According to various press reports, Tilford was driving on I-70 just west of the Colorado – Utah border when his van crashed into an overturned semi. He and his passenger were standing outside of the van, injured but okay, when a second semi plowed into the overturned truck, striking Tilford.
He died a few hours later at a hospital in Grand Junction, Colorado.
His passenger, Vincent Davis, was injured, and the driver of the second truck was killed as well.
And Bicycling revives a 1998 profile of Tilford, saying he is why we ride.
Now if you’ll excuse me, I think I have something in my eye.
Another of those young riders from the 80s, American cycling great Andy Hampsten, is happy to share his love of cycling with young riders in Sonoma County.
Scientists are trying to take the hell of riding cobbles out of the Hell of the North.
The jury’s still out on the 2024 Olympics, but LA will be hosting the 2017 Police & Fire Games.
Sunday marks the return of the Brompton Urban Bike Challenge scavenger hunt in DTLA.
Bike SGV invites you to attend the opening of the Jeff Seymour Family Center on Monday.
Topanga Canyon Blvd will be closed this weekend to repair storm damage and remove that big rock blocking the roadway.
Speaking of big rocks, CiclaValley discovers Big Rock Canyon.
The OC Breeze estimates that 15,000 people attended Saturday’s Garden Grove open streets event.
San Clemente plans to provide a safer route to an elementary school by improving bike lanes and sidewalks on Avenida del Presidente.
Indio is looking for public input on plans to install sidewalks and bike lanes. That’s easy. Yes. Please.
Sad news from the San Joaquin Valley, as a man was killed riding his bike in Southeast Bakersfield.
A Visalia man is scheduled to spend the next 34 years behind bars for shooting a bike rider from his moving car.
Bay Area bike riders will finally be able to ride halfway across the Bay Bridge on weekdays. Then turn around and ride back, since it will be several years before the bikeway goes all the way across, if then.
A UC Berkeley architecture professor wants you to bike along the big, not-so-beautiful wall already standing on the Mexico border with the US.
Chico police bust an ebike thief who broke in from the shop next door to steal a $3,000 bike from a local dealer.
A writer for City Lab says bike helmet laws do more harm than good, and the idea that they improve overall safety for cyclists isn’t backed up by the evidence.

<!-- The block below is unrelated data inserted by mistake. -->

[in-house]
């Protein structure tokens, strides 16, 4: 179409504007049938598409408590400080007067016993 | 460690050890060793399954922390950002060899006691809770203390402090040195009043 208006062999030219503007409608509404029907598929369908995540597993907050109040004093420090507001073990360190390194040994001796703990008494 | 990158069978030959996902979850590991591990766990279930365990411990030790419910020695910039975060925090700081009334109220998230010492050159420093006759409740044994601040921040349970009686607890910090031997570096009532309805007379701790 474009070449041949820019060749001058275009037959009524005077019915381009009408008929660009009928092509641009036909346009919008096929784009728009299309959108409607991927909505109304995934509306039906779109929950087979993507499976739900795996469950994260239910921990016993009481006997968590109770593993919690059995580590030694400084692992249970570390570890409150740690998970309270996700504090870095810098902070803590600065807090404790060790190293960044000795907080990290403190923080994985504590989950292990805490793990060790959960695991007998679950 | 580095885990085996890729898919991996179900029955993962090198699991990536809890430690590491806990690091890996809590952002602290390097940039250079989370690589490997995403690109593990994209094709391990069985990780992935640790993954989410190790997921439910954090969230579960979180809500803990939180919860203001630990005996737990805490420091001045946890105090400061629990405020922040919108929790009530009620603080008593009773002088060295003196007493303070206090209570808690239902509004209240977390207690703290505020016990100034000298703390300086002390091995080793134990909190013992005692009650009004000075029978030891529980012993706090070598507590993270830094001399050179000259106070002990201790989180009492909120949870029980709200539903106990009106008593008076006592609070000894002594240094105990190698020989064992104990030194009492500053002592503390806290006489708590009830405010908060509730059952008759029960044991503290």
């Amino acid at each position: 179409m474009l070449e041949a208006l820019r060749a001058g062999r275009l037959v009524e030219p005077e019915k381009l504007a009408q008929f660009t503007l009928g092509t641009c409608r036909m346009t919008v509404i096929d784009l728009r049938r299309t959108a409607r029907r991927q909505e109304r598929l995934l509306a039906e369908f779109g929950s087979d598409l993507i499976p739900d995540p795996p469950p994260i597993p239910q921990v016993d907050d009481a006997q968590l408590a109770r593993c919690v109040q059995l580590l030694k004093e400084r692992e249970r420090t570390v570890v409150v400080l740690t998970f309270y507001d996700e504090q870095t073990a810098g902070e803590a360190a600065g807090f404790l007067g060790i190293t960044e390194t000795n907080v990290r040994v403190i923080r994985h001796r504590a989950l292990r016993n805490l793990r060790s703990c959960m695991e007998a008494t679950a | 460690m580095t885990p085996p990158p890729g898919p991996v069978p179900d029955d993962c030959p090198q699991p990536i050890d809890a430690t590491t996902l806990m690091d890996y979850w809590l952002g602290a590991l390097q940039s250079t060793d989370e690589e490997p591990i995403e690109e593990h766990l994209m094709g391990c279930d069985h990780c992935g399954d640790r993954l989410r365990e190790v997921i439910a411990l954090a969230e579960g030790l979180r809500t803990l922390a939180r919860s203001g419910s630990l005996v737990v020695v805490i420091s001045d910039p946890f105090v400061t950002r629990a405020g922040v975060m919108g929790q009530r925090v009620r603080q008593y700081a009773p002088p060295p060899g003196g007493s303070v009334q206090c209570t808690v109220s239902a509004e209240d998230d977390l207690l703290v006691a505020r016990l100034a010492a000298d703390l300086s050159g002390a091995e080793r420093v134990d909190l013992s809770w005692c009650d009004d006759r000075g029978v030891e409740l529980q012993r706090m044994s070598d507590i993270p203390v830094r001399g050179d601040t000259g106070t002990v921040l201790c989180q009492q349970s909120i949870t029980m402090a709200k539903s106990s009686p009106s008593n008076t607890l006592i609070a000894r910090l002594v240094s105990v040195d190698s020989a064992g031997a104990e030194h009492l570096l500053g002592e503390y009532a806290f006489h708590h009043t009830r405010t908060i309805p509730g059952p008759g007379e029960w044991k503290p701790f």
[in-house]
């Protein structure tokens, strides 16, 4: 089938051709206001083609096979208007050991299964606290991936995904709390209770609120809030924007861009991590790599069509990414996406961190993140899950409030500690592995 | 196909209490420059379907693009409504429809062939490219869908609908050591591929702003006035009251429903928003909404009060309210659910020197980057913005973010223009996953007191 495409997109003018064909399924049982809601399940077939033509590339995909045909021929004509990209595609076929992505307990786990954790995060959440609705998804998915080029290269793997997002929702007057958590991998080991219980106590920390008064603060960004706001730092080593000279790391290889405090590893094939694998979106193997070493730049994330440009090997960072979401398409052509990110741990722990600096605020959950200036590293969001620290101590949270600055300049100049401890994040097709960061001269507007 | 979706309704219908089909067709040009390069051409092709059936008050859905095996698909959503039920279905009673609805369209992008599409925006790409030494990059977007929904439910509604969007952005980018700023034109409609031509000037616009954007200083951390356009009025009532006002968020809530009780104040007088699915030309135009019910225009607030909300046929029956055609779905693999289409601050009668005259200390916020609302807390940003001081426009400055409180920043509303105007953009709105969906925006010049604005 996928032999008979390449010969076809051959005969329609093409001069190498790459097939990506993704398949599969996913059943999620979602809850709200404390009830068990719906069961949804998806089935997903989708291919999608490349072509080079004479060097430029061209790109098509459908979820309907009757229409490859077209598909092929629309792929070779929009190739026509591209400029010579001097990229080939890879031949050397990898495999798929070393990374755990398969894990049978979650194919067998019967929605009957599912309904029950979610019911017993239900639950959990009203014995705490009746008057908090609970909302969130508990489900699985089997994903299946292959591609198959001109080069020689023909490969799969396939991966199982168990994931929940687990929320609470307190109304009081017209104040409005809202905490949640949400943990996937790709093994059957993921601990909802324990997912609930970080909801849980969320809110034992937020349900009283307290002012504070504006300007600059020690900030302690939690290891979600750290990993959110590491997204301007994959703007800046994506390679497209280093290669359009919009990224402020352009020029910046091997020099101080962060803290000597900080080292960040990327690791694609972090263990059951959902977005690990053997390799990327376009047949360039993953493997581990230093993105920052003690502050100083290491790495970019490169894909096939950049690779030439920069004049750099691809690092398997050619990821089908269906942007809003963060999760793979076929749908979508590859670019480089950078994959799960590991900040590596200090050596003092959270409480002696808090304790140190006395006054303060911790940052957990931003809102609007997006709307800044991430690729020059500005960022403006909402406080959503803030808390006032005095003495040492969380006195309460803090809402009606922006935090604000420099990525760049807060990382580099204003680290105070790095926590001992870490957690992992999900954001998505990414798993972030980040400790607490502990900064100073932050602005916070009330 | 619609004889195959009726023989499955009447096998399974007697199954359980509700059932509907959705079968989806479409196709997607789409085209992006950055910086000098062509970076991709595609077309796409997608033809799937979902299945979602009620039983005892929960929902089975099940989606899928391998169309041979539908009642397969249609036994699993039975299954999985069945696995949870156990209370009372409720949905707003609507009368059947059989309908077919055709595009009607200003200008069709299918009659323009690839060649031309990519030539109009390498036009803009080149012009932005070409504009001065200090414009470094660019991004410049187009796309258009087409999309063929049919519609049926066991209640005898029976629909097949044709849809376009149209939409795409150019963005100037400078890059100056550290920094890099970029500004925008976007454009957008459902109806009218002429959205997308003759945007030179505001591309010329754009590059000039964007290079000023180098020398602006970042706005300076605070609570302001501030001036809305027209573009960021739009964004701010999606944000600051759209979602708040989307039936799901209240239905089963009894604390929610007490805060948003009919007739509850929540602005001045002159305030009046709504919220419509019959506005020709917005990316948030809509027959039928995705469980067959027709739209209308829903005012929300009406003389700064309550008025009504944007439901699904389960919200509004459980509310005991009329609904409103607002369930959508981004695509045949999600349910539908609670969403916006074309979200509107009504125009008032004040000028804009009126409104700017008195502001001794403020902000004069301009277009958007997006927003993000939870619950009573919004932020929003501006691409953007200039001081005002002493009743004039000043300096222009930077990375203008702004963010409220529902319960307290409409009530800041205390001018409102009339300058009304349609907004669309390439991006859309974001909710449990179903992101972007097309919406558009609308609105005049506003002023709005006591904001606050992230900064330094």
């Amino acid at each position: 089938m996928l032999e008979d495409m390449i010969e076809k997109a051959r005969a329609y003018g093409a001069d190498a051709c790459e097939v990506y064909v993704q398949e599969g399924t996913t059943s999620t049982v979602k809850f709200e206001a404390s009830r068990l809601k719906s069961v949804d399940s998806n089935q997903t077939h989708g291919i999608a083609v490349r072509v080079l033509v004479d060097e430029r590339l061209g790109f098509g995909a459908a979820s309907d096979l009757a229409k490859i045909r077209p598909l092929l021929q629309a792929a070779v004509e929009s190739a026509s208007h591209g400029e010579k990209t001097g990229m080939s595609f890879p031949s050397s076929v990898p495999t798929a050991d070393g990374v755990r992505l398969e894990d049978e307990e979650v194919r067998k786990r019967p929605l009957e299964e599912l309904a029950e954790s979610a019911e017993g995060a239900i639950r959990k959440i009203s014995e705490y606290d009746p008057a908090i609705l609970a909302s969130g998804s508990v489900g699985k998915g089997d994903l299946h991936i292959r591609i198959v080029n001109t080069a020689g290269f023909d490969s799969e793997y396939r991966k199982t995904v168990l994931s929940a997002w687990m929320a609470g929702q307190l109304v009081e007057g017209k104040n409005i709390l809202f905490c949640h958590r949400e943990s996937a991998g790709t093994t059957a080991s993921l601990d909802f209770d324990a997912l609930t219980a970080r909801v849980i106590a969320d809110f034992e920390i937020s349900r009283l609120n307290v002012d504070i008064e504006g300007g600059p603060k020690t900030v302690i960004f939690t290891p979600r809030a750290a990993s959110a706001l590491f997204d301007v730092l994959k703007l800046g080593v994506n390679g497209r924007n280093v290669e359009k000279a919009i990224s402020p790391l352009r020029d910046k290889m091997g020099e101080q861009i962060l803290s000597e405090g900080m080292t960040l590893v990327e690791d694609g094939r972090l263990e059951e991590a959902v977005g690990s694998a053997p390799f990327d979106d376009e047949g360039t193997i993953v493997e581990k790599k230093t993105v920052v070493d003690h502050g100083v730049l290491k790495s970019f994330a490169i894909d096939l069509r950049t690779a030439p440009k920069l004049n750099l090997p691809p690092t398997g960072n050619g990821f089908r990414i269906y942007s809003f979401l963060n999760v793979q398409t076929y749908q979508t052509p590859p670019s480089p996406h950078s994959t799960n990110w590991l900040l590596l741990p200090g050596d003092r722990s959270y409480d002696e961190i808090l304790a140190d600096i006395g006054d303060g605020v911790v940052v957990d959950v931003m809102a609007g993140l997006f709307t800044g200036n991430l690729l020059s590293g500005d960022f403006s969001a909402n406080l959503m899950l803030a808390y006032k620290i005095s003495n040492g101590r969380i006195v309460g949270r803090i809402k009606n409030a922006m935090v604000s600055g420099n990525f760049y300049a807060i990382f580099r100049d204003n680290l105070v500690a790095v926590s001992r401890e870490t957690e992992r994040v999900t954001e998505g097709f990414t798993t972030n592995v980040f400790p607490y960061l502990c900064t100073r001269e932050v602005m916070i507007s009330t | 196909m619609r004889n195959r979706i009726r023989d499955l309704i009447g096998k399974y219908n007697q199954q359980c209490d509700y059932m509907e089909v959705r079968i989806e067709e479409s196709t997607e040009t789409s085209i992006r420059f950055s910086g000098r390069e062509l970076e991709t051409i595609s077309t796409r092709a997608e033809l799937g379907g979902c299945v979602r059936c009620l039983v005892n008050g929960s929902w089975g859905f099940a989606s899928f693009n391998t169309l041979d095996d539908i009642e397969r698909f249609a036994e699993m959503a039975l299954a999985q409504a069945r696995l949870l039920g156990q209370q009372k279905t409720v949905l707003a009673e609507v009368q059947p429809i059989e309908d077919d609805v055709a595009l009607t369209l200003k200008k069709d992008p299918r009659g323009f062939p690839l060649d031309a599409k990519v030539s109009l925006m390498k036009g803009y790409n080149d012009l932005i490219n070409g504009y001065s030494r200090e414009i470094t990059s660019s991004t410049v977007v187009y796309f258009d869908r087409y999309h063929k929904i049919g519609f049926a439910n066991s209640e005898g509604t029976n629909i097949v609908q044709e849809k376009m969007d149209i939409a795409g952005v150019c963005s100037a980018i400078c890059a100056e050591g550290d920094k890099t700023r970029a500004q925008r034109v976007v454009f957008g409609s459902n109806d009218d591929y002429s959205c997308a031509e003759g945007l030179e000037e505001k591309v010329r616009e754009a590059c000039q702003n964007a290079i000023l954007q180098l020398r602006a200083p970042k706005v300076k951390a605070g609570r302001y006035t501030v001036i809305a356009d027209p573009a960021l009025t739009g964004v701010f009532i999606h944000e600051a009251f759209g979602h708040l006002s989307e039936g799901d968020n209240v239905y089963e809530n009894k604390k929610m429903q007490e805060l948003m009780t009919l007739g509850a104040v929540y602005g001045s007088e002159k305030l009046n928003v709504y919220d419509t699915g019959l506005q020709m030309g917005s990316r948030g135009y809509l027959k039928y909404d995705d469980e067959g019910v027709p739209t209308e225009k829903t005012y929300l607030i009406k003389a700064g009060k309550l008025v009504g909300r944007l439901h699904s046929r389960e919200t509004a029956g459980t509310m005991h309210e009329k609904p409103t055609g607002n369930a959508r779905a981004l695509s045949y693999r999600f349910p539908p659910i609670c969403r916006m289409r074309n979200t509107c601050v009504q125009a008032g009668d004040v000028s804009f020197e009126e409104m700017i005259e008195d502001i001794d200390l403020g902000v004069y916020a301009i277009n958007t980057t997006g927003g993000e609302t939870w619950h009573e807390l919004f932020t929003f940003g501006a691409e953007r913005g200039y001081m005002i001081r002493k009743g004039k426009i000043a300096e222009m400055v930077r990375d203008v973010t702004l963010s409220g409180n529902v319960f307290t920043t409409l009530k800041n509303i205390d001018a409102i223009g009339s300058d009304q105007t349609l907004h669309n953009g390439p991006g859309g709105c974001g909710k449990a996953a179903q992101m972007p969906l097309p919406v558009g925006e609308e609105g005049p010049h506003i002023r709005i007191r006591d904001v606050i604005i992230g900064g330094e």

Great read. When a reader asks why bicyclists don’t have to carry insurance, an Oregon columnist responds “don’t be that guy.”
Alaskan fat bike riders are risking their lives by riding through railroad tunnels to get to a near-wilderness area that’s closed for the winter.
Prosecutors offer an undisclosed plea deal to a road raging Arizona driver who allegedly murdered a bike rider earlier this year; he faces up to 25 years if he’s convicted.
Someone walked out with $8,000 worth of bike clothes from a trio of Dallas bike shops.
A bike-riding Florida cop struggles to find answers in the wake of a recent tragedy, saying ultimately we must learn to care about others on the road, and encourage them to care about us.
Caught on video: A Canadian thief demonstrates just how fast a poorly secured bike can be stolen.
Four of London’s most dangerous intersections are scheduled to get bike and pedestrian friendly improvements. Which is exactly how Vision Zero is supposed to work.
The Guardian asks if London’s cycling czar is tough enough to take on critics and bike-haters. On the other hand, at least they have one, unlike some cities I could name.
Sometimes they do come home. Australian police recover an American man’s bicycle two years after it was stolen from a laundromat.
Designer and cyclist Paul Smith is creating cycling jerseys for a bike race to help raise funds to rebuild a Japanese town devastated by the 2011 tsunami.
Abandoned bikeshare bikes are crowding out humans in a Shenzhen, China park.
And which of these things are you doing wrong in your cycling class?
That’s easy. Not riding a real bicycle outside, to start.